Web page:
Gas Prices Up and Chip Shortage – Explained

By Lauren Fix, The Car Coach

Gas experts say crazy high prices at the pump are going to continue into the winter. Typically, a dip in gas prices is expected this time of the year, but with high demand and short supply, prices will stay where they are this holiday season at may increase as travels hit the road for the holidays. Add this to the lack of car production and the chip shortage, and we are looking at some massive increases in prices on everything we use every day.

I’ll explain.

The cost of crude oil is the most significant factor in the retail price of gasoline. The cost of crude oil as a share of the retail gasoline price varies over time and across the country. US crude oil prices are determined by global fundamentals, including supply and demand, inventories, seasonality, financial market, and expectations.

Taxes are added to the price of gasoline. Federal, state and local government taxes also contribute to the retail price of gasoline. The federal excise tax is 18.30¢ per gallon. As of January 1, 2019, state taxes and fees on gasoline averaged 28.31¢ per gallon. That is a significant impact on gasoline prices.

The Chip shortage has weighed on the auto industry. We keep hearing analysts push back the projection for when the concerns may ease. The chip drought will continue well into next year. From the company officials I have spoken to personally, we may not have this resolved until the end of next year.

For every car or truck that does not roll off an assembly line in Detroit, Stuttgart, or Shanghai, jobs are in jeopardy. They may be miners digging ore for steel in Finland, workers molding tires in Thailand, or Volkswagen employees in Slovakia installing instrument panels in SUVs. Their livelihoods are at the mercy of supply shortages and shipping chokeholds, forcing factories to curtail production.

The auto industry accounts for about three percent of global economic output. The percentage is much higher in car-making countries like the USA, Germany, Mexico, Japan, South Korea, or states like Michigan. A slowdown in making vehicles can leave scars in areas that take years to recover.

The shock waves from the semiconductor crisis, forcing virtually all carmakers to eliminate shifts or temporarily shut down assembly lines, could be strong enough to push some countries into recession. This translates to higher prices for you as a buyer, even though the demand for vehicles hasn’t lessened.

The Bottom Line

Supply chain disruptions are striking countless products that Americans use regularly. The long-term energy crisis, including green energy, will be constrained into the middle of winter. Most Americans are entirely dependent in one way or another on natural gas, propane, heating oil, gasoline, and other energy products to survive day-to-day. We hear from multiple outlets to be ready for higher prices that impact every person globally.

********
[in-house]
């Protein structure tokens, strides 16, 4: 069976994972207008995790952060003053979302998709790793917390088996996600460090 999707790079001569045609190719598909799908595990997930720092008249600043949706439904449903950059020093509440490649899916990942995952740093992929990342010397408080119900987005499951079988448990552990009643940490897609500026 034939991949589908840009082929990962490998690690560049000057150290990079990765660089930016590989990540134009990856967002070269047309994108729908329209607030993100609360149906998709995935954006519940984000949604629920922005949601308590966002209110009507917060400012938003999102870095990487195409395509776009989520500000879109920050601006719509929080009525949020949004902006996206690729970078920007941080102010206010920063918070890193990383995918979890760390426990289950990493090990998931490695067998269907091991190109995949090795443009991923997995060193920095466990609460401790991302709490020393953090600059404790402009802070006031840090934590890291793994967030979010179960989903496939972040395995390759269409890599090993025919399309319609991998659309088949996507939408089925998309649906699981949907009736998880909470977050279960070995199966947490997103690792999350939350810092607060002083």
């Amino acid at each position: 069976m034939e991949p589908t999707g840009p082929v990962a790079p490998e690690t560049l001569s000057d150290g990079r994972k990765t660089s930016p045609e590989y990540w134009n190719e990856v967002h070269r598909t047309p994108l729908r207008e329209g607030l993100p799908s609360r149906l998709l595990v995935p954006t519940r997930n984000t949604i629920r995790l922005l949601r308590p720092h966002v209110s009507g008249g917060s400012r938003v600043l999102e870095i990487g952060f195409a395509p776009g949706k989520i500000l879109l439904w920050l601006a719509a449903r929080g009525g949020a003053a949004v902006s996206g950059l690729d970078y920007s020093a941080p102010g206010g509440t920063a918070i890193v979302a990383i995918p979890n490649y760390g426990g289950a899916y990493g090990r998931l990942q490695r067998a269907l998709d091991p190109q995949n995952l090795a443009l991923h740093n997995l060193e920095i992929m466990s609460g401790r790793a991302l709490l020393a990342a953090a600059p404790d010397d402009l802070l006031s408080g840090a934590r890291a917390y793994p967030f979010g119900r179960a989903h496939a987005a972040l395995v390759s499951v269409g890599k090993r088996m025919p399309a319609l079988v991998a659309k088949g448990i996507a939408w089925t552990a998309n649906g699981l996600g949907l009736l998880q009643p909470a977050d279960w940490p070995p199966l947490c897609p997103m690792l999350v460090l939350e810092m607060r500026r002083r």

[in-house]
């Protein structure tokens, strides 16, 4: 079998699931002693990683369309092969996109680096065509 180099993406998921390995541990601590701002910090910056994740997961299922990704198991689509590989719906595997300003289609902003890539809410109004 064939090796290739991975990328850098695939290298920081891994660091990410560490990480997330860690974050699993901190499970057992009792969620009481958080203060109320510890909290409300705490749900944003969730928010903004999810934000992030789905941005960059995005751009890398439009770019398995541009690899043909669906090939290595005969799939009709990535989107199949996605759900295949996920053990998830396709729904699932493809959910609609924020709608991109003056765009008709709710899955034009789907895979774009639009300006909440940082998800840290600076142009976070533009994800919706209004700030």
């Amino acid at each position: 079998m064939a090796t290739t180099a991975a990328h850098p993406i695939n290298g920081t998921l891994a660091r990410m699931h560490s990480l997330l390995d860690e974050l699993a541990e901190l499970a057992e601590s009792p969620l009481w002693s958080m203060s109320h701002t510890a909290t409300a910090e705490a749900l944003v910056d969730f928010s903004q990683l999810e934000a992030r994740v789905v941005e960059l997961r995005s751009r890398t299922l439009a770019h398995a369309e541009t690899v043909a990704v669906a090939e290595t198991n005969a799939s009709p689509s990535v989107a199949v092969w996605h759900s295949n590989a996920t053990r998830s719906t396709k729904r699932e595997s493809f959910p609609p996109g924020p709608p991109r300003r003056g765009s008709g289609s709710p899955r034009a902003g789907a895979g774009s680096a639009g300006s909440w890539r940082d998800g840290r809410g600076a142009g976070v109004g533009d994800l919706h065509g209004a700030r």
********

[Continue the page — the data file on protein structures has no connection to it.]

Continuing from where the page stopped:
Check out these headlines:

From The Wall Street Journal: “Natural-Gas Shortage Sets Off Scramble Ahead of Winter”
From Energy Wire: “4 ways the energy crisis hits US electricity, gas, EVs”
From Forbes: “Gas Prices Climb, No Relief Before The Holidays”
From CNN Business: “Gas prices skyrocket as the global energy crisis worsens”
From Bloomberg: “Europe’s Energy Crisis Is Coming for the Rest of the World, Too”
From Reuters: “Global gas shortage helps lift prices in the United States”

A solid strategy is needed to deal with the current energy crisis. There seem to be no real solutions from our current government. We could potentially face simultaneous shortages of oil, natural gas, propane and coal, and other products we consume every day.

Watch the video review. We show you everything you need to know. If you have additional questions, put them in the comments below, and I’ll be happy to answer.

Lauren Fix, The Car Coach®, is a nationally recognized automotive expert, analyst, author, and television host.  A trusted car expert, Lauren provides an insider’s perspective on a wide range of automotive topics and aspects, energy, industry, consumer news, and safety issues.   

Lauren is the CEO of Automotive Aspects and the Editor-in-Chief of Car Coach Reports, a global automotive news outlet. She is an automotive contributor to national and local television news shows, including Fox News, Fox Business, CNN International, The Weather Channel, Inside Edition, Local Now News, Community Digital News, and more. Lauren also co-hosts a regular show on with Paul Brian called “His Turn – Her Turn” and hosts regular radio segments on USA Radio – DayBreak. 

Lauren is honored to be inducted into the Women’s Transportation Hall of Fame and a Board Member of the Buffalo Motorcar Museum, and Juror / President for the North American Car, Utility & Truck of the Year Awards.  

Check her out on Twitter and Instagram @LaurenFix.

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